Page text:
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Ebola Virus Disease (EVD): Implications for Schools Melissa McMasters, RN, MSN Coordinator, Immunization and Infectious Disease Programs.

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Presentation on theme: "Ebola Virus Disease (EVD): Implications for Schools Melissa McMasters, RN, MSN Coordinator, Immunization and Infectious Disease Programs."— Presentation transcript:

1 Ebola Virus Disease (EVD): Implications for Schools Melissa McMasters, RN, MSN Coordinator, Immunization and Infectious Disease Programs

2 Objectives Describe the clinical presentation of potential pediatric patients with EVD Recommendations for schools Recommendations for colleges and universities How to talk to children about EVD

3 Current West African Outbreak

4 Source: Anthony

5 Case Counts CountryTotal casesLab-confirmedDeaths Guinea Liberia Sierra Leone

6

7 EVD in Children Suspected index case in current outbreak: 2 year old who died in Guinea in December 2013 Data in pediatric patients is lacking In Guinea, 18% were children Of 4 originally affected countries, 13.8% were younger than 15

8 EVD in Children Children and adolescents represent a small number of documented cases Cultural practice is to keep children away from sick family members

9 Progression of EVD (Adults) Fever and Malaise GastroenteritisViral Sepsis

10 Clinical Presentation of US Cases 3 phases of Ebola Virus Disease (EVD) 1. Fever and Malaise (days 2-4) » Achy » Chills and Sweats » Flu like symptoms 2. Gastroenteritis (days 5-9) » Nausea » Vomiting (projectile) » Diarrhea (explosive) » Significant fluid loss (4-12 L/day) » Vascular leaking » Oozing » Nose and gum bleeds

11 Clinical Presentation Cont’d 3. Viral Sepsis » Acute, critical phase » Multi- organ failure » ARDS » Dialysis » Mechanical ventilation » Encephalopathy » Death

12 Course of Illness Average of 28 days hospitalized Range of illness from moderate to severe All patients discharged reporting consistent and persistent generalized weakness and fatigue Criteria:2 negative PCR’s from blood and asymptomatic

13 Presentation in Children Non specific presentation similar to other pediatric infectious diseases Fever, headache, myalgia followed by diarrhea and vomiting – 100% Febrile Differential Diagnoses – Malaria – Measles – Typhoid Fever

14 Treatment of EVD Pediatric Patients Key is supportive care of complications – Hypovolemia – Electrolyte abnormalities – Nutritional supplementation – And then acute, critical care if progression to septic phase

15 Pregnancy and Neonates Pregnant women are not more susceptible But do have increased risk for severe illness and death Increased risk for spontaneous abortion and hemorrhaging No known neonates have survived

16 Monitoring Travelers Currently MCPHD monitors all travelers from West Africa Travelers from Sierra Leone, Guinea, and Liberia can only enter through 1 of 5 quarantine stations 1. John F. Kennedy New York 2. Dulles Washington D.C. 3. Liberty New York 4. O’Hare Chicago 5. Hartsfield-Jackson Atlanta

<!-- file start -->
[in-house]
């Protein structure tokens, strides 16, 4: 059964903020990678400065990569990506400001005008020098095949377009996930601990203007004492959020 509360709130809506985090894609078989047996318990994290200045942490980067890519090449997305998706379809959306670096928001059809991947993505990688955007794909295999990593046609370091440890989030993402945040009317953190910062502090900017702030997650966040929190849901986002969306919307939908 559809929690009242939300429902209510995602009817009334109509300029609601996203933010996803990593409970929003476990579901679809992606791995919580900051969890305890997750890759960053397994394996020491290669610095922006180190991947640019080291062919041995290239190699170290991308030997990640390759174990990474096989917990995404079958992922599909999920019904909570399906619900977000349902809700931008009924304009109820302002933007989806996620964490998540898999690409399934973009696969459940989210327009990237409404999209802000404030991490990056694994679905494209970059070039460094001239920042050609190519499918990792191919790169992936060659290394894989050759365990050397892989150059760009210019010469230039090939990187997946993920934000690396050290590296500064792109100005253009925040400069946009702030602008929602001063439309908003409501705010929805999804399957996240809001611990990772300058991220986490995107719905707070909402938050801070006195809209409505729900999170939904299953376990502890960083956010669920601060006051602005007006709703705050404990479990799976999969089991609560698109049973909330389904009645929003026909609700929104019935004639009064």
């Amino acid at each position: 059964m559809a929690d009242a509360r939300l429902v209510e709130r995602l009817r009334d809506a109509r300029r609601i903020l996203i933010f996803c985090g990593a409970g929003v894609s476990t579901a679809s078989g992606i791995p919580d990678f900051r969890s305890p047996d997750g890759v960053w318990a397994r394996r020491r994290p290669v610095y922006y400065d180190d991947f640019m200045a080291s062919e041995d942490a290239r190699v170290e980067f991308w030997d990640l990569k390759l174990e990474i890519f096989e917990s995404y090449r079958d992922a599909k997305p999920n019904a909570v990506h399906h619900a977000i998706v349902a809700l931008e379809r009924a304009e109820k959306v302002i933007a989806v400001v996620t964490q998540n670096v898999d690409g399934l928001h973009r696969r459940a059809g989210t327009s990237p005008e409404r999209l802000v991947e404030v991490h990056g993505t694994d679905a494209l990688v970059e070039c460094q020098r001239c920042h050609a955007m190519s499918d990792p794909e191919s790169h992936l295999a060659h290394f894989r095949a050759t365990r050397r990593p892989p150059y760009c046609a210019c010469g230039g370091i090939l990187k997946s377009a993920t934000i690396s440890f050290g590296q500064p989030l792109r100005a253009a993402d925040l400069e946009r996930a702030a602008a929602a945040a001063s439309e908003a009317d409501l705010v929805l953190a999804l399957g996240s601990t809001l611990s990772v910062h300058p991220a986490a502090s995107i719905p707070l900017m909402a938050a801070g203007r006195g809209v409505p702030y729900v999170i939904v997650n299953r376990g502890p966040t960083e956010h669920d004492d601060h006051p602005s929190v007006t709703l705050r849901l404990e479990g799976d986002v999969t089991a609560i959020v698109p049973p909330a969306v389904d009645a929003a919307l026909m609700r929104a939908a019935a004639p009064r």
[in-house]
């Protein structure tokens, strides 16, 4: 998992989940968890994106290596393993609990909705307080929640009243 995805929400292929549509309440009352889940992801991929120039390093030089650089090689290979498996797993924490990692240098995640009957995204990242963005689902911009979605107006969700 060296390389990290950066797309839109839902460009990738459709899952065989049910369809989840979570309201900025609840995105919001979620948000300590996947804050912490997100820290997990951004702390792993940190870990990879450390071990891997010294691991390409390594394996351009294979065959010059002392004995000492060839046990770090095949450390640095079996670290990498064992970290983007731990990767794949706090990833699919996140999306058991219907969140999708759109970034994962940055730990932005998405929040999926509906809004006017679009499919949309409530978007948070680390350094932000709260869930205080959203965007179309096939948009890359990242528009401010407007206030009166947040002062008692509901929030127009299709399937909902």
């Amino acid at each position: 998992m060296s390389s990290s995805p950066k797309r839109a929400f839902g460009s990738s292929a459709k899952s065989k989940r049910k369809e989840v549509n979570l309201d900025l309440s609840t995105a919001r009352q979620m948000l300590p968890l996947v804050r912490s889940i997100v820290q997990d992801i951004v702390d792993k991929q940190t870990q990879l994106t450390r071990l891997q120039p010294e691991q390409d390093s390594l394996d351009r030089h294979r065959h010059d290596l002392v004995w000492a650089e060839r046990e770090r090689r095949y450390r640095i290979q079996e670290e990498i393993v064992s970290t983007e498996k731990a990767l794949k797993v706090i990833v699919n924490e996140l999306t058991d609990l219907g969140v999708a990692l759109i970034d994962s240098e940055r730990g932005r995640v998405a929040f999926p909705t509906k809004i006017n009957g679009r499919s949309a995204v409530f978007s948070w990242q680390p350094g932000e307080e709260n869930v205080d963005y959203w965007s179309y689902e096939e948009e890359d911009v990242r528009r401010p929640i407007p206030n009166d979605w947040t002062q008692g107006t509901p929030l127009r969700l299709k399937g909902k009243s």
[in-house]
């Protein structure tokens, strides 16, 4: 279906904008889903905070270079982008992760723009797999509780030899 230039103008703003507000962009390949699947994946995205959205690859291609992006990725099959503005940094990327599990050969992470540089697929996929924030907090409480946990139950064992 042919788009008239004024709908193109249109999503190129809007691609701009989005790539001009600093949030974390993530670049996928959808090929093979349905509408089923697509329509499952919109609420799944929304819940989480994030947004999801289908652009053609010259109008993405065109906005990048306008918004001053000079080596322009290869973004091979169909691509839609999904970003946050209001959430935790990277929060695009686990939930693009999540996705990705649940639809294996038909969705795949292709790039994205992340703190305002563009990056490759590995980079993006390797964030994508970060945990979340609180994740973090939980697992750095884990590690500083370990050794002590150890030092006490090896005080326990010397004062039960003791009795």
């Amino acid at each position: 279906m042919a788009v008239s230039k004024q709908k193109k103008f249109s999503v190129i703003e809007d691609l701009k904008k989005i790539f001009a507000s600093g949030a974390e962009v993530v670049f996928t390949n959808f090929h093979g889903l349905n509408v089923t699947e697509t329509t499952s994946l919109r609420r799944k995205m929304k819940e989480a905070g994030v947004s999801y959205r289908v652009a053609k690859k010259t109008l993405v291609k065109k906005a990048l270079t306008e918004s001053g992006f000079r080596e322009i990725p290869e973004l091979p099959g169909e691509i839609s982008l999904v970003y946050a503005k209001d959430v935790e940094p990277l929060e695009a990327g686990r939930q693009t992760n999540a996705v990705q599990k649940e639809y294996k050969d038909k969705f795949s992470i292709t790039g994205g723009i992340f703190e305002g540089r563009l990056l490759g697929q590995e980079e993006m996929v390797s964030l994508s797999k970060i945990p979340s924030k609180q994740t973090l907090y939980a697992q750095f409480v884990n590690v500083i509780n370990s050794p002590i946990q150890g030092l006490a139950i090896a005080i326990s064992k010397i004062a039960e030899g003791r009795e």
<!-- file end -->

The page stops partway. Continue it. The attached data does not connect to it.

17 Risk Levels for Travelers 1.Symptomatic individuals in the high, some, or low(but not zero) risk categories 2.Asymptomatic in high risk category 3.Asymptomatic in some risk category 4.Asymptomatic in the low (but not zero) risk category 5.No identifiable risk category

18 Active vs. Direct Active Monitoring Active Monitoring Local public health authority assumes responsibility Daily communication Assess for symptoms and fever Minimum: Daily reporting of measured temperatures and symptoms to LHD and notify immediately if symptoms or fever develop Direct Active Monitoring Local public health authority assumes responsibility Direct observation Assess for symptoms and fever Minimum: Twice daily communication with one being observed and must notify LHD immediately if symptoms for fever develop

19 Monitoring and Restrictions Risk CategoryMonitoringTravel Restrictions 1. SymptomaticMedical EvaluationFederal public health travel restrictions 2. Asymptomatic High RiskDirect ActiveControlled movement Federal public health travel restrictions No commercial travel 3. Asymptomatic Some RiskDirect ActiveLocal and State will consider 4. Asymptomatic Low RiskActiveAllowed; must assure uninterrupted monitoring 5. No RiskN/A

20 For Schools Asymptomatic low risk will be monitored by health department for 21 days and will be allowed to attend school Asymptomatic some risk will be monitored by health department for 21 days and will not be allowed to attend school – How will their educational needs be addressed? – Plans for e-learning, etc.

21 Caution Issues of prejudice and discrimination Last week 2 Senegalese boys (born in America) were allegedly attacked and beaten after one of them sneezed in the cafeteria – leaders-say-african-children-bullied-at-school-in- wake-of-ebola-scare/

22 Colleges and Universities Level 3 Travel Warning for Liberia, Guinea, and Sierra Leone Avoid non-essential travel Postpone education-related travel CDC reports a minimum of 6 months to get outbreak under control but could be much longer

23 Why? The health care systems in these countries are severely strained Risk is not only EVD but routine emergency health care needs of visiting US citizens will likely not be met – Car accident yet nearest hospital is overwhelmed treating EVD patients

24 Returning Students, Faculty and Staff At this point, these individuals would fall under our active monitoring protocol Student health centers should follow CDC recommendations that apply to all US healthcare settings CDC does not recommend quarantining or isolating anyone based on travel history alone Work with local health department

25 References CDC Ebola Website – Outbreak in West Africa west-africa/index.html – Monitoring Travelers ng-and-movement-of-persons-with-exposure.html – Schools ml


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